“The seizure consists of what are believed to be cuneiform tablets and other archaeological objects from Mesopotamia, modern-day Iraq… that are considered to be significant to the world’s historical, cultural heritage,” police said in a statement. The items were seized during a search of the home of a collector in southeast Norway. They are the subject of a restitution request made to the Norwegian Ministry of Culture by Iraqi authorities.
“A restitution procedure has been initiated, but an expert review of the objects’ origin and authenticity must first be conducted, and the Iraqi authorities’ request must be documented,” prosecutor Maria Bache Dahl told AFP.
She stated that the collector in question is contesting the Iraqi request, stating that he is not a suspect in any crime and has not been arrested. Once inhabited by Sumerians, Assyrians, and Babylonians, Iraq was prime for ancient artifact smugglers.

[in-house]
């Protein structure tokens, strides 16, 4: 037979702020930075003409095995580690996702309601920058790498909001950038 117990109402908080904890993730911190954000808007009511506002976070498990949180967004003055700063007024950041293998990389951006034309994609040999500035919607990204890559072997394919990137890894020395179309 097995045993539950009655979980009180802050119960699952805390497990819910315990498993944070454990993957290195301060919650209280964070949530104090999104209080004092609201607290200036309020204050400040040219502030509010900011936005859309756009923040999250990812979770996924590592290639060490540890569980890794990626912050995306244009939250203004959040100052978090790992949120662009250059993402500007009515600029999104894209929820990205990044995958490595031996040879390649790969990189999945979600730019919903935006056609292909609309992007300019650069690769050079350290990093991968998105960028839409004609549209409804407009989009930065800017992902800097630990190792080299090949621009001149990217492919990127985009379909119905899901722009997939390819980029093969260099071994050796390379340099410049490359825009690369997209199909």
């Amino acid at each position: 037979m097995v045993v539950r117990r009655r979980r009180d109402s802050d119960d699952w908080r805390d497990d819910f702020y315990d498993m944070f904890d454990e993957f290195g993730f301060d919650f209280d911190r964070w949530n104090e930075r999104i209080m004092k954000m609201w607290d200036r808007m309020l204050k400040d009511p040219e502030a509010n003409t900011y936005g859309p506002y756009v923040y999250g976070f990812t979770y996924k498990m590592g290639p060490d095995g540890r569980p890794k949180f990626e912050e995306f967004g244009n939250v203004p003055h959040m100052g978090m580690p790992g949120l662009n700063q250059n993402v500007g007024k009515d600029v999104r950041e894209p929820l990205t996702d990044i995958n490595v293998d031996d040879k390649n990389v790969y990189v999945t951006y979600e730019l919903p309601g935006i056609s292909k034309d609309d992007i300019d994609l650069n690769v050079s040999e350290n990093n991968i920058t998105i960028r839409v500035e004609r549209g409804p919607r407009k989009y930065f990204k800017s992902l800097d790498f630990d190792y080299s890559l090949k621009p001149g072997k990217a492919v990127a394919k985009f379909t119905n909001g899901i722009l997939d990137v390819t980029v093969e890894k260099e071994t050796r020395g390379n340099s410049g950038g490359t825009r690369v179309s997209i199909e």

According to Iraqi officials, it was trafficking fuels criminal networks in the country, which has seen a rise in the influence of armed groups. Between 2014 and 2017, the Islamic State group occupied large swaths of Iraq, demolished dozens of pre-Islamic treasures with bulldozers, pickaxes, and explosives, and financed its operations through smuggling.